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,The Hallelujah Trail

The Hallelujah Trail

After the box office successes of The Magnificent Seven (1960) and The Great Escape (1963), Sturges had the opportunity to work on big budget productions with top name stars like Steve McQueen and Spencer Tracy. So it was surprising when he chose to direct a suspense thriller, The Satan Bug (1965), that was devoid of proven box office talent. Even more surprising was his follow-up project, a long, sprawling Western spoof entitled The Hallelujah Trail (1965), which baffled many of his Hollywood colleagues.

The Hallelujah Trail was an ambitious project from the very start. The story follows two cavalrymen (Burt Lancaster and Jim Hutton) as they escort a wagonload of whiskey to Denver while enduring Indian attacks, belligerent drunks, and a crusading temperance league led by Lee Remick. To Sturges, it was a Western composed of pure situational comedy elements, a form of filmmaking that he had not tackled previously, plus the scope of the picture was truly daunting, even for Sturges. The production alone totaled nearly 300 cast members and a myriad of crew members behind the camera.

Shot on location in Gallup, New Mexico, The Hallelujah Trail definitely had its share of behind-the-scenes crises. In Against Type: The Biography of Burt Lancaster by Gary Fishgall, second unit director Tim Zimmerman recalled that Gallup in the early sixties was "a truck stop on the old Route 66. It was a very rough town...There were a lot of bars, and everybody went to all of them, and everybody got into trouble." Some of that trouble spilled over to the set and it was reported that Lancaster did not get along with two of his co-stars, Brian Keith and Lee Remick. Another problem, according to actor Martin Landau, "was bad weather continually. The day would usually start beautifully, and then the afternoon storms would come up." Worst of all, a stuntman named Bill Williams was crushed to death beneath the wheels of a wagon while performing a stunt.

On top of these production delays, which put the film six weeks behind schedule, Sturges took on the additional challenge of shooting in Ultra Panavision 70, an expensive widescreen process. In order to properly promote the film, Sturges released the picture through United Artists as a "road show" picture, a special exhibition showing (usually at a prestigious theater on a reserved-seat basis and at a higher admission price). This turned out to be a costly decision during a time in Hollywood when widescreen epics were quickly falling out of favor with American audiences. Furthermore, The Hallelujah Trail was not a traditional Western in any sense of the word and veered schizophrenically from broad physical comedy to epic action sequences. As expected the reviews were less than satisfactory and some critics simply hated the picture, citing the excessive length (165 minutes!) as a deterrent.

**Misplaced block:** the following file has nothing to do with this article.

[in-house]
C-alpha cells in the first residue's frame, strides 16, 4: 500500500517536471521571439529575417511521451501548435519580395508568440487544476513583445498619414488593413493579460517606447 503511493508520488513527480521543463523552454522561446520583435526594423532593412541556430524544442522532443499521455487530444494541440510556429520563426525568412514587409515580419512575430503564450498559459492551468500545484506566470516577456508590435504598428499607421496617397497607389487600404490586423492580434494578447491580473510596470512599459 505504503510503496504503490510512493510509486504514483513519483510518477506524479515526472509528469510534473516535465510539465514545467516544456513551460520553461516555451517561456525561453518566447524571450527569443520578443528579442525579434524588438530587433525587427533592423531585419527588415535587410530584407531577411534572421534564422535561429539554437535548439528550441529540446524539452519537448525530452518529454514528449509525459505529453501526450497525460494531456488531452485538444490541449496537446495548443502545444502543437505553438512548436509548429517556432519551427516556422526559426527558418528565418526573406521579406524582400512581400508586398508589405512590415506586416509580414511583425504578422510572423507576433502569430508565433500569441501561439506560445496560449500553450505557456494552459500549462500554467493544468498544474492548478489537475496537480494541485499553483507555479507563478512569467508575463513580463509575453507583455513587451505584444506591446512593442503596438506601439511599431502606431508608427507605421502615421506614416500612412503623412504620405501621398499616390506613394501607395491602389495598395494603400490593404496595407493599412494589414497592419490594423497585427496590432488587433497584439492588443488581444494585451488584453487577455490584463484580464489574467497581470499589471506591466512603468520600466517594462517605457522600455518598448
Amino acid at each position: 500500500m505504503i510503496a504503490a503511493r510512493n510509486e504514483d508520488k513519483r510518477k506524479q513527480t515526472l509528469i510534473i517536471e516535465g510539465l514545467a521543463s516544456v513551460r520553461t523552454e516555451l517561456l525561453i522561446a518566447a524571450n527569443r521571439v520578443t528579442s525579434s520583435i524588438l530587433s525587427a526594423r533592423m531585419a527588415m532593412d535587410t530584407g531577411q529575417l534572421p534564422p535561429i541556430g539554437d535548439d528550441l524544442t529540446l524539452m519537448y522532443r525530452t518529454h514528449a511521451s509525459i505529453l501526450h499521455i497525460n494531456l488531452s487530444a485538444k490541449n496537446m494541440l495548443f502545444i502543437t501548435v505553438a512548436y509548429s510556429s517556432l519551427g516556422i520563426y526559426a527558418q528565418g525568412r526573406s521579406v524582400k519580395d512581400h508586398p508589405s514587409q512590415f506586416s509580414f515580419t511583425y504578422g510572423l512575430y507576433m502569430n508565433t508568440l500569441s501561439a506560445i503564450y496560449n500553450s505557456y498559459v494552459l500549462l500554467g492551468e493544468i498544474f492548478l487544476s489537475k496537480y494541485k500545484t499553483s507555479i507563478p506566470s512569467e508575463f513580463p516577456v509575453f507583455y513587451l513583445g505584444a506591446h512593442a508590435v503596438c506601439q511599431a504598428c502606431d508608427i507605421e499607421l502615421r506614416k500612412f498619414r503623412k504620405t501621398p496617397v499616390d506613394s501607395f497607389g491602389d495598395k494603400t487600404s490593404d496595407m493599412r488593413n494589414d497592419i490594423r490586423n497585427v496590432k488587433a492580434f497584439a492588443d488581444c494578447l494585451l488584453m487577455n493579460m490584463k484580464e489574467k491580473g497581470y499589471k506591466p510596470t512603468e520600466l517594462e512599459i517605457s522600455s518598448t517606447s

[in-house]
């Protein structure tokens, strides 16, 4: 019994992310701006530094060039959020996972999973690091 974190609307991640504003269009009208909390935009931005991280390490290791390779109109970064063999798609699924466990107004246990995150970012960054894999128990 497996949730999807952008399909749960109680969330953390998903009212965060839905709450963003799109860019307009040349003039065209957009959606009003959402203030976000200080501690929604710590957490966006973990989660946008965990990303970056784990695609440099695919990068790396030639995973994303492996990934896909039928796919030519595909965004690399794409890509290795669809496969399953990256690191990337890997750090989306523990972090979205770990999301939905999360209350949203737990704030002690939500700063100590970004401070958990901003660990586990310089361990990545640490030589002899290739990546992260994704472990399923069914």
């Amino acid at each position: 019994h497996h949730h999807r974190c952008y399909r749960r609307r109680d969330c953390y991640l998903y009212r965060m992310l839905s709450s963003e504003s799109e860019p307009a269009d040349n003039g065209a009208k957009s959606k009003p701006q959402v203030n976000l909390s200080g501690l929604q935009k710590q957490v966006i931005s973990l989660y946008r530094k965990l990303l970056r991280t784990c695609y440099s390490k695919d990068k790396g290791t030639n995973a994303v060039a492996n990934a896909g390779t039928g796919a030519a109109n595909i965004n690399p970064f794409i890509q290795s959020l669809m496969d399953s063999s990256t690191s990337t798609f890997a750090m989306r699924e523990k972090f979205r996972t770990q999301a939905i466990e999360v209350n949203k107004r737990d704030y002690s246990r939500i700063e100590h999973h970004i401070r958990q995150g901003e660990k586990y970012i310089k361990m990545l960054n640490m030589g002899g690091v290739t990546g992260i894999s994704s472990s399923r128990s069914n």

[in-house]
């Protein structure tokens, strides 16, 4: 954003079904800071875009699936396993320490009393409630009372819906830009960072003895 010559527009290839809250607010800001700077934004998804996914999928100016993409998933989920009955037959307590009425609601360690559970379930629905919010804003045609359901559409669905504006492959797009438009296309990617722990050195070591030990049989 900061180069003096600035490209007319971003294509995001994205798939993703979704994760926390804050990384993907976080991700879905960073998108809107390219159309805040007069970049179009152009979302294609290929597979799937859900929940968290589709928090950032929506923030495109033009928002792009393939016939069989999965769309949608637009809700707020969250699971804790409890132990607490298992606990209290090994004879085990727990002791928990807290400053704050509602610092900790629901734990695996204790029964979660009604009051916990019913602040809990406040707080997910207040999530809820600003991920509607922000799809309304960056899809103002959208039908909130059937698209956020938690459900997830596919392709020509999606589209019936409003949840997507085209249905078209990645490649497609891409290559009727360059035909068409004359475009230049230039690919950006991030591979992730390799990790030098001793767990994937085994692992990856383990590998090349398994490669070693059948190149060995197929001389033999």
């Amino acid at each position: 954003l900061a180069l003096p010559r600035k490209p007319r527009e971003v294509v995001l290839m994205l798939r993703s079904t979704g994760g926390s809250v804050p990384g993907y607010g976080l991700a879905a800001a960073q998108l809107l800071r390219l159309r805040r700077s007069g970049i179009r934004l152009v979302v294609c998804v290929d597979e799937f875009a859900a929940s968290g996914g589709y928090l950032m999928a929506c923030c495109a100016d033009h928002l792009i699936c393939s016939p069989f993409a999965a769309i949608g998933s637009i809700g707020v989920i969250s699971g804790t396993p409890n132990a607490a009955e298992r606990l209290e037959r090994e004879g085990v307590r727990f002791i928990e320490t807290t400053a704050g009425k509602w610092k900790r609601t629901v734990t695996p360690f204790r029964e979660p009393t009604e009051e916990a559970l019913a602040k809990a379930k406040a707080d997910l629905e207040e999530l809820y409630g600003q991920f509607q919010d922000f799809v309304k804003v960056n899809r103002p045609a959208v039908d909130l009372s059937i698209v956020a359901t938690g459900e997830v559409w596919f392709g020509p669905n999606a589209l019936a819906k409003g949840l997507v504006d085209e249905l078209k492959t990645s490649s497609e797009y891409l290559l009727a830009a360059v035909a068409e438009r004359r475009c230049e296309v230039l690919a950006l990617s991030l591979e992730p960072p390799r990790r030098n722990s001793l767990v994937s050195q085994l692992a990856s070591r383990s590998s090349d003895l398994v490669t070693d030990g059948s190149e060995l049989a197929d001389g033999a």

But The Hallelujah Trail was probably a victim of bad timing more than anything else for it followed in the wake of the much more successful Western comedy, Cat Ballou (1965). After all, how many Western spoofs do audiences want to see in one year? While The Hallelujah Trail might suffer in comparison to the former film, the New Mexico scenery looked breathtaking on the massive concave screens and the film's quirky sense of humor gave rise to other comedy-Western hybrids. Subsequent movies like There Was a Crooked Man...(1970), The Life and Times of Judge Roy Bean (1972), and Blazing Saddles(1974) were undoubtedly influenced by this blending of genre conventions that John Sturges introduced to contemporary audiences with The Hallelujah Trail.

Director: John Sturges
Producer: John Sturges, Robert E. Relyea
Screenplay: John Gay, based on the novel by Bill Gulick
Cinematography: Robert Surtees
Editor: Ferris Webster
Art Direction: Cary Odell
Music: Elmer Bernstein
Cast: Burt Lancaster (Col. Thaddeus Gearhart), Lee Remick (Cora Templeton Massingale), Jim Hutton (Capt. Paul Slater), Pamela Tiffin (Louise Gearhart), Donald Pleasence ("Oracle" Jones), Brian Keith (Frank Wallingham).
C-156m. Letterboxed.

By Scott McGee


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